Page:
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During a recent visit to the National Museum of the United States Army at Fort Belvoir, Virginia, I learned that by the end of World War II in 1945 the U.S. had 89 Army divisions deployed overseas, including 68 in Europe: 47 infantry, 16 armored, four airborne and one mountain — the 10th Mountain Division.
Many Coloradans know that the 10th Mountain Division was activated at Camp Hale, Colorado, on July 10, 1943. From November 1942 through June 1944, Camp Hale housed some 15,000 troops (along with 4,000 mules and 250 sled dogs) of the 10th Mountain Division, who learned to rock climb, perform military maneuvers on skis, and endure a brutal climate in preparation for mountain warfare. Over 18 grueling months soldiers trained to fight at high altitudes.
During February 2021 the U.S. House of Representatives passed the Protecting America’s Wilderness and Public Lands Act — H.R. 803 — which aims to preserve some 3 million acres across Colorado, California, Washington and Arizona. The legislation is a collection of nine separate public lands bills the House approved last year – including Rep. Diana DeGette’s Colorado Wilderness Act (CWA) and Rep. Joe Neguse’s Colorado Outdoor Recreation and Economy (CORE) Act.
The CORE Act would protect Camp Hale by creating the first-ever National Historic Landscape, preserving nearly 29,000 acres surrounding Camp Hale, which is located 17 miles north of Leadville. CORE would also boost the state’s outdoor recreation economy, which recently generated some $12.2 billion (total outdoor recreation value added) and $6.4 billion in wages and salaries. A 2018 poll found that 96% of Coloradans see the outdoor recreation industry as important to the state’s economic future.
In addition, Colorado College’s 2021 Conservation in the West survey found that 81% of Coloradans support a national goal of protecting 30% of America’s lands and oceans by 2030. As most hunters and anglers know from experience, wilderness protection is the gold standard for our wild public lands, waters and wildlife. On Aug. 31, President Biden issued a proclamation declaring September 2021 to be National Wilderness Month.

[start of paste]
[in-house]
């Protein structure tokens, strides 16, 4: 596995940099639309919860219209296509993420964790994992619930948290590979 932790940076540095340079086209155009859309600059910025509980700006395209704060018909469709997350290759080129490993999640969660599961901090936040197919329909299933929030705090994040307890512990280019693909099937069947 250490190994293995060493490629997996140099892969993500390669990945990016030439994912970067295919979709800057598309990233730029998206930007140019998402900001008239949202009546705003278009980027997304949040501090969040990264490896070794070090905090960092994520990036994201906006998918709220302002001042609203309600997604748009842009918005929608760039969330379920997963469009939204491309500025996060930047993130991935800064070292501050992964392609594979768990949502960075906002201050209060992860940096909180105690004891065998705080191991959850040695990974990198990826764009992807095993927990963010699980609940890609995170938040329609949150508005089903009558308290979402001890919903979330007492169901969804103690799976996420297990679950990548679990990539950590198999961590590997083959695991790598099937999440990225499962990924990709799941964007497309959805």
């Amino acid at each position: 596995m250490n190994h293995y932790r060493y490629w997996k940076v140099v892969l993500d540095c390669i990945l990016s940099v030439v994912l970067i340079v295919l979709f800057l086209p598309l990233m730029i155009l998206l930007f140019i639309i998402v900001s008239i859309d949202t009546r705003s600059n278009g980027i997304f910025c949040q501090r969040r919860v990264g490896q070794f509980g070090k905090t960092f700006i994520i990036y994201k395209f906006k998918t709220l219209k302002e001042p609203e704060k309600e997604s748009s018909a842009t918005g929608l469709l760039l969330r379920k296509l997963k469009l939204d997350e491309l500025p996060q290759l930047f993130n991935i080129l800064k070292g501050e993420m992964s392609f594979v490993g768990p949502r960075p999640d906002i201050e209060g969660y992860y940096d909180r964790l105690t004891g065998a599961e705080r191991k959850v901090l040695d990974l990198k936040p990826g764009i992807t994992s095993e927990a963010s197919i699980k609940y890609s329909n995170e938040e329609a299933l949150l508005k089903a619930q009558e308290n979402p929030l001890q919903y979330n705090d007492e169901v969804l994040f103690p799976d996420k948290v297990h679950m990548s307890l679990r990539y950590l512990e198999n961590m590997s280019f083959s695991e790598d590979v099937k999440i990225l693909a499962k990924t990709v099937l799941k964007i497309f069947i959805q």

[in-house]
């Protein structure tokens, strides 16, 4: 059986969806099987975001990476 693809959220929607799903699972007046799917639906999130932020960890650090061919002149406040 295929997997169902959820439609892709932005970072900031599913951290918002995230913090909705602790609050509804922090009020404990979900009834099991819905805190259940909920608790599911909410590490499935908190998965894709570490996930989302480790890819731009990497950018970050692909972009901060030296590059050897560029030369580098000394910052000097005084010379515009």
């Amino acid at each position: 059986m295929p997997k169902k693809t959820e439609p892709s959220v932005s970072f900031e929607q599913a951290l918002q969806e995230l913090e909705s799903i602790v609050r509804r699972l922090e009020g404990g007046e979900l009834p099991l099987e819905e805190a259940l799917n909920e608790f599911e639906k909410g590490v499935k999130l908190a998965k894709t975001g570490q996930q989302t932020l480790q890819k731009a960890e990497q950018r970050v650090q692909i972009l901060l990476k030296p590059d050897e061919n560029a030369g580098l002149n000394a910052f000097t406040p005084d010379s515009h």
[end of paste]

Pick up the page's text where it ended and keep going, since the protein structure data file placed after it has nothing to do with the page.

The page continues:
“During National Wilderness Month, let us strengthen our connection to the American wilderness areas, support their designation and protection, and work to preserve the stories they tell, the memories they create, and the heritage they reflect for all Americans for generations to come,” the proclamation stated.
Unfortunately, two of Colorado’s U.S. House representatives are misinformed about the positive economic, and other, impacts of wilderness. Republican Rep. Doug Lamborn incorrectly stated that this bill would “work against local economies” and is a “threat to … local economies.” Meanwhile, Republican Rep. Lauren Boebert called the bill a “Democrat land grab.”
The CORE Act is a result of a decade-long collaborative process, drawing the input of counties, businesses, ranchers, outdoor recreation groups, conservationists and sportsmen to protect — through a variety of designations — our shared public lands. In addition, as DeGette, a Colorado Democrat, said about the Colorado Wilderness Act, “It’s been vetted, it’s been revetted, it’s been revetted again. It has strong reasons for designation … and it has strong local support.”
As a result, CWA/CORE/H.R. 803 — like the 10th Mountain Division — lives on. After a couple of hiatuses, the 10th was reactivated in 1985 at Fort Drum, New York, and since then its troops have been deployed to Iraq, Somalia, Bosnia and Afghanistan. No matter where they’re based, members of the 10th honor their alpine legacy by retaining the Mountain tab on their sleeve insignia.
H.R. 803 will help protect and perpetuate our robust outdoor recreation economy and hunting/angling heritage by ensuring that some of our great public lands estate remains intact for current and future generations. In addition, it honors our World War II veterans, America’s greatest generation. Join Colorado Backcountry Hunters & Anglers in thanking representatives who supported House passage of H.R. 803, and encourage your senators to follow suit.
Editor’s note: David Lien is a former Air Force officer and co-chairman of the Colorado Backcountry Hunters & Anglers. He’s the author of “Hunting for Experience: Tales of Hunting & Habitat Conservation” and during 2014 was recognized by Field & Stream as a “Hero of Conservation.” This opinion piece first appeated on Colorado Newsline, which is part of States Newsroom, a network of news bureaus supported by grants and a coalition of donors as a 501c(3) public charity. Colorado Newsline maintains editorial independence. Contact Editor Quentin Young for questions: firstname.lastname@example.org. Follow Colorado Newsline on Facebook and Twitter.